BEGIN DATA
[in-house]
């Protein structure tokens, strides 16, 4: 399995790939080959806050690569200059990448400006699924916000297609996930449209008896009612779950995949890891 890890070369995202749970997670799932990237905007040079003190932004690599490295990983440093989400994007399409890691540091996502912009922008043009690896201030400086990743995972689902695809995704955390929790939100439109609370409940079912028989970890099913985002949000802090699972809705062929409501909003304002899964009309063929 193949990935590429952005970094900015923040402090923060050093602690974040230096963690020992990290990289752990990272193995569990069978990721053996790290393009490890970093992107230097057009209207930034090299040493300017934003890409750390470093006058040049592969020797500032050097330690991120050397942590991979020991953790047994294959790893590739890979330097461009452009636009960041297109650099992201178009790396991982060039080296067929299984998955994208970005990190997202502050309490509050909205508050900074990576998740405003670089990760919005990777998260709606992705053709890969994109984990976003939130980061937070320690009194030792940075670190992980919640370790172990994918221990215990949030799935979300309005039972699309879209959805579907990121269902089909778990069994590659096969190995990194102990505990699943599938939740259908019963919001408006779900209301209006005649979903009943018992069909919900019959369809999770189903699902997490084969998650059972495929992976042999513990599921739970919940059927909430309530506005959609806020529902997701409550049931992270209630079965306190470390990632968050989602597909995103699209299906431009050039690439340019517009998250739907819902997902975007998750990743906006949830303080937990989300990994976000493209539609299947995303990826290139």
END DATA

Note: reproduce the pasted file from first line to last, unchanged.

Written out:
[in-house]
């Protein structure tokens, strides 16, 4: 399995790939080959806050690569200059990448400006699924916000297609996930449209008896009612779950995949890891 890890070369995202749970997670799932990237905007040079003190932004690599490295990983440093989400994007399409890691540091996502912009922008043009690896201030400086990743995972689902695809995704955390929790939100439109609370409940079912028989970890099913985002949000802090699972809705062929409501909003304002899964009309063929 193949990935590429952005970094900015923040402090923060050093602690974040230096963690020992990290990289752990990272193995569990069978990721053996790290393009490890970093992107230097057009209207930034090299040493300017934003890409750390470093006058040049592969020797500032050097330690991120050397942590991979020991953790047994294959790893590739890979330097461009452009636009960041297109650099992201178009790396991982060039080296067929299984998955994208970005990190997202502050309490509050909205508050900074990576998740405003670089990760919005990777998260709606992705053709890969994109984990976003939130980061937070320690009194030792940075670190992980919640370790172990994918221990215990949030799935979300309005039972699309879209959805579907990121269902089909778990069994590659096969190995990194102990505990699943599938939740259908019963919001408006779900209301209006005649979903009943018992069909919900019959369809999770189903699902997490084969998650059972495929992976042999513990599921739970919940059927909430309530506005959609806020529902997701409550049931992270209630079965306190470390990632968050989602597909995103699209299906431009050039690439340019517009998250739907819902997902975007998750990743906006949830303080937990989300990994976000493209539609299947995303990826290139």